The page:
Dr. Ulrich Steidl had a "eureka" moment recently.
He was leading a team of researchers at Albert Einstein College of Medicine of Yeshiva University in the Bronx made a discovery that could ultimately improve survival rates in acute myeloid leukemia (AML).
Steidl, a New Rochelle resident and assistant professor of cell biology and medical oncology, said a gene was discovered that is "selectively overactivated" in AML cases.
He and his team found that killing the gene in both human and mouse AML cells could improve AML survival rates.
"We were testing a lot of genes," Steidl said, "and it was a very exciting moment when you find something and all the leukemia cells are dead."
"Every gene produces a protein that is a product of the DNA," he said, "and if it's overactivated, it produces more of the protein."
More of the protein is bad for the surrounding tissue, causing a cancer—in the case of leukemia, the cancer is of the blood cells.
According to the National Cancer Institute, AML will be diagnosed in one of every 254 people during their lifetime. It is estimated 10,200 people will die from the disease in 2012, most within a few years of diagnosis.
The research which led to Steidl's finding was funded by the New York-based Gabrielle's Angel Foundation for Cancer Research.
Steidl said the research is still in the pre-clinical stage.
He said there are possibly a couple of ways the discovery could eventually be applied in patients.
"If we inhibit this molecule," Steidl said, "we can inhibit the growth of the protein" to possibly slow down or cure the leukemia.
The second way could affect the level of treatment in patients with AML.
By comparing the levels of the protein produced by the gene in different subjects, Steidl found that patients with lower levels were living longer.
"The more aggressive disease has higher levels," he said, and that could help determine how best to treat it.
Christa Justus, director of grants and operations for Gabrielle's Angel Foundation, said that this was an exciting discovery.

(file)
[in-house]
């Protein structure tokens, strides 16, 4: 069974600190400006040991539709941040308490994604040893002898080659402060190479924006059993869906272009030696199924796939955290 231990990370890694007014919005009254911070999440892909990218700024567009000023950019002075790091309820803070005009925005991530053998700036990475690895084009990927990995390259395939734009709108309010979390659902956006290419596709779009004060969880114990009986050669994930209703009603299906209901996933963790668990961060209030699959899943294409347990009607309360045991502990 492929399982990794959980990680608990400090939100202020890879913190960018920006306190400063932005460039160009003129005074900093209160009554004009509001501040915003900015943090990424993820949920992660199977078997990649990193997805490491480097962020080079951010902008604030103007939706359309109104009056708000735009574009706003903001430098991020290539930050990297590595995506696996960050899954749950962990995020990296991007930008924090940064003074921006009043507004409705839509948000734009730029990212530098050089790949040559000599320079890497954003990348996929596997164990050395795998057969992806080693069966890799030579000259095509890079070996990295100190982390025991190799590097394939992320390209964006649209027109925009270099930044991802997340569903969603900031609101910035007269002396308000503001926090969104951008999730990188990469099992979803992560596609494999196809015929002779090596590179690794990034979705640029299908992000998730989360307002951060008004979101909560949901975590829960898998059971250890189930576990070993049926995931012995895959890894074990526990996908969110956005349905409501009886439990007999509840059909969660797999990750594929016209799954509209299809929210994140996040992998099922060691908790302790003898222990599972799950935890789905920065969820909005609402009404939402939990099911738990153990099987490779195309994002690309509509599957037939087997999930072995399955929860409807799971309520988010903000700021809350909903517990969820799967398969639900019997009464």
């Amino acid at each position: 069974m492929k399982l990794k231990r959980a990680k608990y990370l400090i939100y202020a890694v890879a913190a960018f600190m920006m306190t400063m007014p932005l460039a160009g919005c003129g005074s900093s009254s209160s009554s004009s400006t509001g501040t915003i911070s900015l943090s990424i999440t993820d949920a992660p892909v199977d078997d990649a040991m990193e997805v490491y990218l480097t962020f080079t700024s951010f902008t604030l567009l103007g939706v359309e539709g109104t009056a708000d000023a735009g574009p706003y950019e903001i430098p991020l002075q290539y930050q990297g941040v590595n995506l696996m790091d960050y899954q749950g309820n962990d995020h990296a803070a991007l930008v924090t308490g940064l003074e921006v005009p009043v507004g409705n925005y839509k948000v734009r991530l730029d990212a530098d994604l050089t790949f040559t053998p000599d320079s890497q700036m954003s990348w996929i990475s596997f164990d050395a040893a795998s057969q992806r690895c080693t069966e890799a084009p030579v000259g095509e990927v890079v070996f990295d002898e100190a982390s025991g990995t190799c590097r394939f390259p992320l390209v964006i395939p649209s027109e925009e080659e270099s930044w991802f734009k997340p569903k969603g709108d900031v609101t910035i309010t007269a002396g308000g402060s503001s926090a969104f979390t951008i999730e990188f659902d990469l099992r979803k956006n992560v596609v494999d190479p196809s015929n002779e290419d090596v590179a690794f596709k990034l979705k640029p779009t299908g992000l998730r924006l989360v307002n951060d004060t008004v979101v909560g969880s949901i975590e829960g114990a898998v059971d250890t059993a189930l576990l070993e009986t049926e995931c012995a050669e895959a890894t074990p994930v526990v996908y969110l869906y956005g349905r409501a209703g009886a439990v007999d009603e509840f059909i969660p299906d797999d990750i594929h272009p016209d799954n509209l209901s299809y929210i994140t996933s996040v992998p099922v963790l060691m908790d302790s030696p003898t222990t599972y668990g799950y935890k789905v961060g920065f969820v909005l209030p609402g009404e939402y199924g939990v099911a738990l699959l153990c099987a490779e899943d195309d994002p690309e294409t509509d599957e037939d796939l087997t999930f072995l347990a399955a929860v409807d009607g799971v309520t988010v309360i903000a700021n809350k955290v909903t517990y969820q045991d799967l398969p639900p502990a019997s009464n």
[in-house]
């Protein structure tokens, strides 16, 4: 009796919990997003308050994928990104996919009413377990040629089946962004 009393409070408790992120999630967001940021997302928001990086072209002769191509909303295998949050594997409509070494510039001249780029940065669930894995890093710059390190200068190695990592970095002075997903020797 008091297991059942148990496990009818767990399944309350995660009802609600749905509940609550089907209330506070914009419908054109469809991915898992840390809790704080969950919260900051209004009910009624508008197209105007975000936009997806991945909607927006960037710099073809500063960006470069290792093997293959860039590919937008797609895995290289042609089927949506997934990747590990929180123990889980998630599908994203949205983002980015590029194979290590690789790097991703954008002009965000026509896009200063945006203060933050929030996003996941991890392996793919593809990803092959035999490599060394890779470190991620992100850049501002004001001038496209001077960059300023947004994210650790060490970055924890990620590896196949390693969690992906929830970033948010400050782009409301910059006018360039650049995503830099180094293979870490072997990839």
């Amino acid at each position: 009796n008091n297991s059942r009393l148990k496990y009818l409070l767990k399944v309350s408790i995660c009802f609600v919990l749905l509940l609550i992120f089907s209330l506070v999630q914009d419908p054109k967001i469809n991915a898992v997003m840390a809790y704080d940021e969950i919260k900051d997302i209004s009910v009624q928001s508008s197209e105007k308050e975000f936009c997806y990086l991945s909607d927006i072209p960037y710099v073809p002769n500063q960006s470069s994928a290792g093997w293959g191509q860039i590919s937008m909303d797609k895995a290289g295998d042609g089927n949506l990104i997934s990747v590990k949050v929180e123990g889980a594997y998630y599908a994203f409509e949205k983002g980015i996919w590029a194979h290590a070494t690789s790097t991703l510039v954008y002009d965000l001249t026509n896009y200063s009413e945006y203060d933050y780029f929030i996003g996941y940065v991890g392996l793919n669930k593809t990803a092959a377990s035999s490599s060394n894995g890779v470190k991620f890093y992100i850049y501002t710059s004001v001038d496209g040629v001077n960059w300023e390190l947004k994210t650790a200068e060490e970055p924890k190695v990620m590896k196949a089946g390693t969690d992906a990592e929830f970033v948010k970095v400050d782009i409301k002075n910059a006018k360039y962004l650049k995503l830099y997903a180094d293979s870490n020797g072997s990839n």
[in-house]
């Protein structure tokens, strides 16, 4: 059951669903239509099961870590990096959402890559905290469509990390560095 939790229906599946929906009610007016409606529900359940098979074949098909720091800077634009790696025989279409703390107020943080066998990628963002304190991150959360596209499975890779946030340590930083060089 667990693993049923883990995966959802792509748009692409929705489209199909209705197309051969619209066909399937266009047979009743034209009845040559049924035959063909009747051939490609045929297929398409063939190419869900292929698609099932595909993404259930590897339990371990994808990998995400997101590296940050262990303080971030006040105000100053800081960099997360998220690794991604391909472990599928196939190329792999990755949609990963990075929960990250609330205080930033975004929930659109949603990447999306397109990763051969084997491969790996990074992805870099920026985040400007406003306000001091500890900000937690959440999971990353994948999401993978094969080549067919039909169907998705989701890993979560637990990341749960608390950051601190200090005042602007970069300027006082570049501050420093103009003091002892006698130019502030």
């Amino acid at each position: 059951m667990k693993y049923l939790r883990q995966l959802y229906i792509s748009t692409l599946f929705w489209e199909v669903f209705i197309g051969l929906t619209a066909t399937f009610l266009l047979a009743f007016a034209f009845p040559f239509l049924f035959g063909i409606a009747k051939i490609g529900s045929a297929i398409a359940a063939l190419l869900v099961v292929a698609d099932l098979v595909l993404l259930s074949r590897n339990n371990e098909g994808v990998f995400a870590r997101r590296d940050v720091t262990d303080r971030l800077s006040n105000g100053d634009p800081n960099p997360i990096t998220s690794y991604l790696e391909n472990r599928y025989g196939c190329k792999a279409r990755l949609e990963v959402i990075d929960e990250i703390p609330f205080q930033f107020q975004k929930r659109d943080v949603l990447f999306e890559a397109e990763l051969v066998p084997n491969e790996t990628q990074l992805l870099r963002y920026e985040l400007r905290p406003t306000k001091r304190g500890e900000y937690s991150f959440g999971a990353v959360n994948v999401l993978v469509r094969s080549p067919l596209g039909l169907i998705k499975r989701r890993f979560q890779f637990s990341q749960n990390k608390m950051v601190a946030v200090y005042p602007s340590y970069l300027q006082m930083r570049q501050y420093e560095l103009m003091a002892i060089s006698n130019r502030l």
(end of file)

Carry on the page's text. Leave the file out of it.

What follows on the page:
"The part of my job I love the most is calling the recipients of these grants telling them they got the funding," she said.
"To be able to hear from our grantees firsthand the effect our funding is having is a personally very rewarding feeling—to touch these people's lives," Justus said.
She said Steidl's was one of 42 grant submissions the foundation received in 2009. Eleven were chosen to receive a total of $2.5 million in funds.
A medical advisory board chooses the recipients in what Justus said was a highly competitive process.
"We only fund the creme de la creme," she said, adding that most of the researchers have gone on to obtain funding on a national level.
Justus said the foundation only funds junior investigators—assistant professors.
"Part of our mission is getting them when they are just starting their labs," she said.
"Funding cancer research is vital to finding better treatment and cures," Justus said. "Gabrielle's Angel Foundation believes that research is the way we are going to come up with a cure, another Gleevec."
Gleevec (imatinib), which was approved by the FDA in 2001, is a treatment for chronic myeloid leukemia (CML).
"People can be diagnosed with CML and take this pill and never have any symptoms of cancer," Justus said.
Steidl moved to New Rochelle about five years ago from Boston, where he worked at the Harvard Medical School. He has a wife and a young son.
He said he was grateful for the work Gabrielle's Angel Foundation does in supporting research.
"I think that these days private funds play a major role in maintaining essential research," Steidl said. "It is much harder now to get federal funding."
To donate to Gabrielle's Angel Foundation for Cancer Research, go here.